Until the court was moved to its present location in 1972 the selectmen held their regular meetings in Memorial Hall on the second floor of Town Hall. After the move the town offices were able to expand. The new selectmen’s meeting room was sub-divided by an eight-foot- high wall to create additional office space for employees while a door was installed to allow direct access to the rear parking lot. The police department was given two additional rooms while minor remodeling of the existing space created officers for the remainder of the town offices.
As I see it:
As the Westborough District Court celebrates its 140th year of existence, its immediate future remains a question. The rumored closing of the facility will create a hardship and have a detrimental impact on everyone that has criminal or civil business with the court in the five communities and state agencies it serves.
Today the court staffing has been dramatically reduced while jury trials have been transferred back to Worcester and the archaic jury selection system has been reinstituted there. The scheduling of cases and hearings has been significantly delayed due to the reduced work force; even phone calls to the court office go to an answering machine. A quick and speedy hearing or trial is a thing of the past.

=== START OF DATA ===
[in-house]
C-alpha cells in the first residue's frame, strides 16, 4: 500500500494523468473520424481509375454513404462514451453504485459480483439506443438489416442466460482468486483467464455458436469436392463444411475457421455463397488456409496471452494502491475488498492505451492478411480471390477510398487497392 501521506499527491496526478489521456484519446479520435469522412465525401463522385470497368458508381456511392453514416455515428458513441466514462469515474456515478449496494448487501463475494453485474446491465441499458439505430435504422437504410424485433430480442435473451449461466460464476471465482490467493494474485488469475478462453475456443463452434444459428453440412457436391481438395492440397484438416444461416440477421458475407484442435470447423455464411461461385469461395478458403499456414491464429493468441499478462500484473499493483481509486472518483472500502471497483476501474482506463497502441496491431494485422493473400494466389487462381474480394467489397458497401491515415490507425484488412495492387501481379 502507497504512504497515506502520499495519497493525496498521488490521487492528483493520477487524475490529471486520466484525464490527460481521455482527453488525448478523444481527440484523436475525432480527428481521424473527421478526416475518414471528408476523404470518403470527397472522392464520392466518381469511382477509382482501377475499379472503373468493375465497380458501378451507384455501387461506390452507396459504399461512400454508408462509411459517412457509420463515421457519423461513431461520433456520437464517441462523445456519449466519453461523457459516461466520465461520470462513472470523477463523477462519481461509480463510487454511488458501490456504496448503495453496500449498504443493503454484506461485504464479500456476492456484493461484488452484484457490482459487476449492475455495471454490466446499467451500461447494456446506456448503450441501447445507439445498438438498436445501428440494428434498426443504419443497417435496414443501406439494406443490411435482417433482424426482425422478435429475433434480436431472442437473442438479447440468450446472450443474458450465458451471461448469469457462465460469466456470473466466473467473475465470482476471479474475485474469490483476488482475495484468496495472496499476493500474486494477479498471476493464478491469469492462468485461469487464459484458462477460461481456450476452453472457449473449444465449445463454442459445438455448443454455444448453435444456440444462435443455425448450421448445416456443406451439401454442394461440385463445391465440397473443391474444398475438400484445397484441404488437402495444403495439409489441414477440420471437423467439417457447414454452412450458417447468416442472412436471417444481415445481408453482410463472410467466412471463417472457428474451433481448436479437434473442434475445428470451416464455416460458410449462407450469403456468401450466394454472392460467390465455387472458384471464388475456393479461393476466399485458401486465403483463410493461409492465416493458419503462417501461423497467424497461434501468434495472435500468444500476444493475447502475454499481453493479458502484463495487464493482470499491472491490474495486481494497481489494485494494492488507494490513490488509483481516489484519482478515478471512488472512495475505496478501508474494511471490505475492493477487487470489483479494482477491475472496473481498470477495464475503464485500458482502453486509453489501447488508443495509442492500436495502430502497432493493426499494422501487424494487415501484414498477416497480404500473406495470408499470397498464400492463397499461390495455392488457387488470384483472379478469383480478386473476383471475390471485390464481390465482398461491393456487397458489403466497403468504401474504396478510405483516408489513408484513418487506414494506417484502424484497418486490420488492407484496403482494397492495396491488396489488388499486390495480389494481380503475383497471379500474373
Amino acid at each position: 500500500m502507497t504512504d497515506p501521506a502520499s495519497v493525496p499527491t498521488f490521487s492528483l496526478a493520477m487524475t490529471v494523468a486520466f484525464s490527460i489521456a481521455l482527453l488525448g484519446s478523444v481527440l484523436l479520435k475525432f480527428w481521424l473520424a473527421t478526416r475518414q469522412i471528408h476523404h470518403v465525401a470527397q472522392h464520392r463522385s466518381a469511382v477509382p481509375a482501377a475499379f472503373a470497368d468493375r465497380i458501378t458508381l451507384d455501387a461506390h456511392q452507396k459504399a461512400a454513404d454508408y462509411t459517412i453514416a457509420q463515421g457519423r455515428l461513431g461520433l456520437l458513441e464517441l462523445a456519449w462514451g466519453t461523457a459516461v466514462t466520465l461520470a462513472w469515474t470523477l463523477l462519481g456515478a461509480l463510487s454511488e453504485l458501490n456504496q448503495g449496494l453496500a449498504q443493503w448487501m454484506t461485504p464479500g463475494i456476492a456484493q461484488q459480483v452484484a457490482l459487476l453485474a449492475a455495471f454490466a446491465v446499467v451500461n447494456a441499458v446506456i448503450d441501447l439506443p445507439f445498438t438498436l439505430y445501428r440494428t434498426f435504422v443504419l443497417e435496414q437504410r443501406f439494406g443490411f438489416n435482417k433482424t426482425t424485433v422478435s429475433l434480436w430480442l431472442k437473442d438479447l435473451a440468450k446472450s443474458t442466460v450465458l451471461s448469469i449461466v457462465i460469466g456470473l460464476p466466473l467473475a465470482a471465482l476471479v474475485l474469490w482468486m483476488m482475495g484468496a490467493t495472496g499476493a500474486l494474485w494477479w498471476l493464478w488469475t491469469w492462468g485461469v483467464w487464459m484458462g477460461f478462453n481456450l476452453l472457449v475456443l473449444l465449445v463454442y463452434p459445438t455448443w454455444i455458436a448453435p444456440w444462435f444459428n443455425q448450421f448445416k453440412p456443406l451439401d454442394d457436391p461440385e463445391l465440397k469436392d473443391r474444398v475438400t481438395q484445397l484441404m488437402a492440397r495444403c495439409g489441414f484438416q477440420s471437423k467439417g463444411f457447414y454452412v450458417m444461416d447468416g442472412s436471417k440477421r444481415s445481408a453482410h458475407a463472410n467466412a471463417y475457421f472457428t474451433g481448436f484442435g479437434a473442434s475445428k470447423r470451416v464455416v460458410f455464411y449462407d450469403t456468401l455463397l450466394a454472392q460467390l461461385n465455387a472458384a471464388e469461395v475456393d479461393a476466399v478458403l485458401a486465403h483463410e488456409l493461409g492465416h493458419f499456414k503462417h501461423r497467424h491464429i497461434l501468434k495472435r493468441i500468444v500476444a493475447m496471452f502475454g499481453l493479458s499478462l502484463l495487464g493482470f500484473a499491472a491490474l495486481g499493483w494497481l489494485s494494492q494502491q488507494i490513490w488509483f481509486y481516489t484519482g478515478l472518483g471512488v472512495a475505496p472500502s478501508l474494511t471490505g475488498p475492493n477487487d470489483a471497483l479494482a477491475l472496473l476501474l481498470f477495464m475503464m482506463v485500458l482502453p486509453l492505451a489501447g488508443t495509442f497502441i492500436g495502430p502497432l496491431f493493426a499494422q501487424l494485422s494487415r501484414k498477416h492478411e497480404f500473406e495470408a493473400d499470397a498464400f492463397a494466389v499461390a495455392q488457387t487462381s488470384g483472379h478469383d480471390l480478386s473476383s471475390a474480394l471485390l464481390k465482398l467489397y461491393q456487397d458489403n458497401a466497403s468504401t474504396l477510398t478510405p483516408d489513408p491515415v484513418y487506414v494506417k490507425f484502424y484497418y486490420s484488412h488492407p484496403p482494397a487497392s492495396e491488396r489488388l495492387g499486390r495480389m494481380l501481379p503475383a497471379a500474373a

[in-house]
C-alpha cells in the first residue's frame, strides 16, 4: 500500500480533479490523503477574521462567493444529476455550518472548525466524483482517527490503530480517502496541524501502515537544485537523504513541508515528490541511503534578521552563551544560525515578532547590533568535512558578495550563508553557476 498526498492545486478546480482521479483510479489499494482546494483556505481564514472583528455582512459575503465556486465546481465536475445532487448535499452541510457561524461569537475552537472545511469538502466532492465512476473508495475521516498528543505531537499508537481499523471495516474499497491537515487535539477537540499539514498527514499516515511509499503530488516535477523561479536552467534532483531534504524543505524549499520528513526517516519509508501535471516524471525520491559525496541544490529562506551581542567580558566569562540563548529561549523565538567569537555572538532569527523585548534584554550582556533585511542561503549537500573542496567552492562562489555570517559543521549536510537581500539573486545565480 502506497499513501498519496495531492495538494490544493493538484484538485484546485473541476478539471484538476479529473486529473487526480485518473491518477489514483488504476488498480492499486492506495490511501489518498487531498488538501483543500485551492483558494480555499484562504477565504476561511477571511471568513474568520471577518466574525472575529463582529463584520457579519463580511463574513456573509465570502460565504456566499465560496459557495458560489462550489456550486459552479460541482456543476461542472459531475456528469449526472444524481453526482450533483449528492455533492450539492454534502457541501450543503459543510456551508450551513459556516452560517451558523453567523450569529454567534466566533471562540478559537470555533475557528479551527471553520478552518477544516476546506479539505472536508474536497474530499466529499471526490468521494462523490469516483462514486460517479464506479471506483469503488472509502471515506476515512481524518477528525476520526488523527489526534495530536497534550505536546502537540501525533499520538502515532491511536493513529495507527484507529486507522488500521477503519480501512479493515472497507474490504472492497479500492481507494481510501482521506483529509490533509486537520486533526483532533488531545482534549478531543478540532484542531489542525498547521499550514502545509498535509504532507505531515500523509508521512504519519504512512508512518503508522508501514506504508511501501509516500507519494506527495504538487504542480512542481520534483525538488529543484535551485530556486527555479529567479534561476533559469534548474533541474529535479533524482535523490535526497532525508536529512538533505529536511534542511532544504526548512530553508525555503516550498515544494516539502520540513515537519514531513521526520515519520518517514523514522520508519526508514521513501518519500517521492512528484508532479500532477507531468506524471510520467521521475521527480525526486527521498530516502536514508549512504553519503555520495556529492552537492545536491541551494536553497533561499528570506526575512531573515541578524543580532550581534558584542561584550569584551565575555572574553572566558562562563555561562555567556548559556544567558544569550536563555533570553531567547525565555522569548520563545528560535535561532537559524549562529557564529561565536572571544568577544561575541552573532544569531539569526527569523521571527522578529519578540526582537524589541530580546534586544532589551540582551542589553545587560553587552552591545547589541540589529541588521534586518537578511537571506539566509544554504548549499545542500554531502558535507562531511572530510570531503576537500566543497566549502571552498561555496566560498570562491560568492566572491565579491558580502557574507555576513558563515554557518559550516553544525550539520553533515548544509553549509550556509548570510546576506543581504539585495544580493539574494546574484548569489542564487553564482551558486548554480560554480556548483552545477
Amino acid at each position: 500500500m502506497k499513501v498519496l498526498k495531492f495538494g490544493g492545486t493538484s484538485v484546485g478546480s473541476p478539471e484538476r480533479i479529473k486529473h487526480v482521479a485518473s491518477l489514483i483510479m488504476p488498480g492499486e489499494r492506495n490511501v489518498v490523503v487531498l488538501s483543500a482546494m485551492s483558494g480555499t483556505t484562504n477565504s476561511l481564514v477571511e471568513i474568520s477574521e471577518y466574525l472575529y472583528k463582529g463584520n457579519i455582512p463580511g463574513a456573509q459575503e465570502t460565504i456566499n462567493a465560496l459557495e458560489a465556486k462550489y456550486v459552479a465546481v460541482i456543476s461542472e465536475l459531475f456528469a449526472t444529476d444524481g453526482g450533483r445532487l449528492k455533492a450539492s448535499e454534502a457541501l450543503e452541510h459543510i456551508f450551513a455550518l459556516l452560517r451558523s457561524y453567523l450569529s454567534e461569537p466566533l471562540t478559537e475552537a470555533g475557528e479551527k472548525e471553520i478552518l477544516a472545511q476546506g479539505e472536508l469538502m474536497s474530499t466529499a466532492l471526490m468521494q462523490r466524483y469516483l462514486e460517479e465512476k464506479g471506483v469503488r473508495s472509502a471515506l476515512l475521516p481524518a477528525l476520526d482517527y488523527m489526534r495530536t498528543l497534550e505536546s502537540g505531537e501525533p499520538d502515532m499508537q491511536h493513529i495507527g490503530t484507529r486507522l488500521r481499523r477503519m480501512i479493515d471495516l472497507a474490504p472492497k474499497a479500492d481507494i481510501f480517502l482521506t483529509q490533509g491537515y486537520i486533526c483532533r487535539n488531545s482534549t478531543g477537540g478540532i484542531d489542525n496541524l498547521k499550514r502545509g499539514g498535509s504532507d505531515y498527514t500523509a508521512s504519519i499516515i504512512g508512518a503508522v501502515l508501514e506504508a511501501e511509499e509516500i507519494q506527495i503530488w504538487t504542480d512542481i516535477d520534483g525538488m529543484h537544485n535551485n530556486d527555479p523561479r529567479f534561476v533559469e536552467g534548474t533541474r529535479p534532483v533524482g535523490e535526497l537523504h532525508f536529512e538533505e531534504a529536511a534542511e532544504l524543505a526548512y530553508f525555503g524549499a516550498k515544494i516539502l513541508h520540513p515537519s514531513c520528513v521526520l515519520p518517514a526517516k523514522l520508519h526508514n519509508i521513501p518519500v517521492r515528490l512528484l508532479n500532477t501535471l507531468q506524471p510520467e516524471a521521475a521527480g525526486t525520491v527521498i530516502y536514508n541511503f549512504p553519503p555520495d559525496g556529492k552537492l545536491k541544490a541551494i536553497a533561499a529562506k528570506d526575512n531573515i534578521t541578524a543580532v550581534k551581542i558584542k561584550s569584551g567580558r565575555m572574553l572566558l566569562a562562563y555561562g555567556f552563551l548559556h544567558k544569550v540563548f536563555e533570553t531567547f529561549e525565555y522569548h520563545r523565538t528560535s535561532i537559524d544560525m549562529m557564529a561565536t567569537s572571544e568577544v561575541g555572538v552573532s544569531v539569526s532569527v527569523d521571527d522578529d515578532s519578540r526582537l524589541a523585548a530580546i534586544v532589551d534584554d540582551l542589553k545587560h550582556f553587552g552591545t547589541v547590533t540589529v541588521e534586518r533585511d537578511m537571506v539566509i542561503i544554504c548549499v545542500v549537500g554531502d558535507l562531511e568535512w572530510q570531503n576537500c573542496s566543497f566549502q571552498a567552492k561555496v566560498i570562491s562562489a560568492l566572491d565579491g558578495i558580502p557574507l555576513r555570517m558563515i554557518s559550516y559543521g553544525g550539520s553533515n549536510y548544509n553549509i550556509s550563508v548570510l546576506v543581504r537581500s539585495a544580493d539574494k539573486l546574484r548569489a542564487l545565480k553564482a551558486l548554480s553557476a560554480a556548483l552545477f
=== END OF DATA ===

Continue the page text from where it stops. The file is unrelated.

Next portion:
If the court is closed the case load and the employees will be reassigned (or laid off) to the Worcester Courthouse. Victims and witnesses of crimes will be further traumatized by the relocated court proceedings. The public will become disenfranchised with a facility that is 10 miles away and will become less likely to report and prosecute domestic violence or other violent crimes. The police department budgets and court scheduling will also be adversely impacted.
Parking is free at Westborough but not in Worcester. Transportation from the Westborough area will become difficult as there is no public transportation here. Finally, struggling through the maze of defendants, victims, witnesses, police and court personnel will further victimize the innocent, who are searching for justice and a possible closure to an ongoing problem. Nothing good can came from this closing for the residents of this court district only continued hardship.
And what will happen to the courthouse if it’s vacated? The state does not have a good history of dealing with surplus property. One only needs to look at the remaining Lyman School buildings that have been vacant since 1972. Will the courthouse go the way the state has dealt with other vacant surplus buildings? Will it go vacant, be sold at auction or will it be turned over to the community where it will become a useful site? In Westborough’s case it would make an excellent public safety facility. Only time will tell.
Glenn Parker is a former member of the Westborough Historical Commission and the author of “A Cornfield Meet - A history of the trolleys of Westborough.” He is also the former Westborough Chief of Police, retiring from active duty in 2012 after 42 years with the department.
Parker and his wife Mary Ellen have four children and six grandchildren.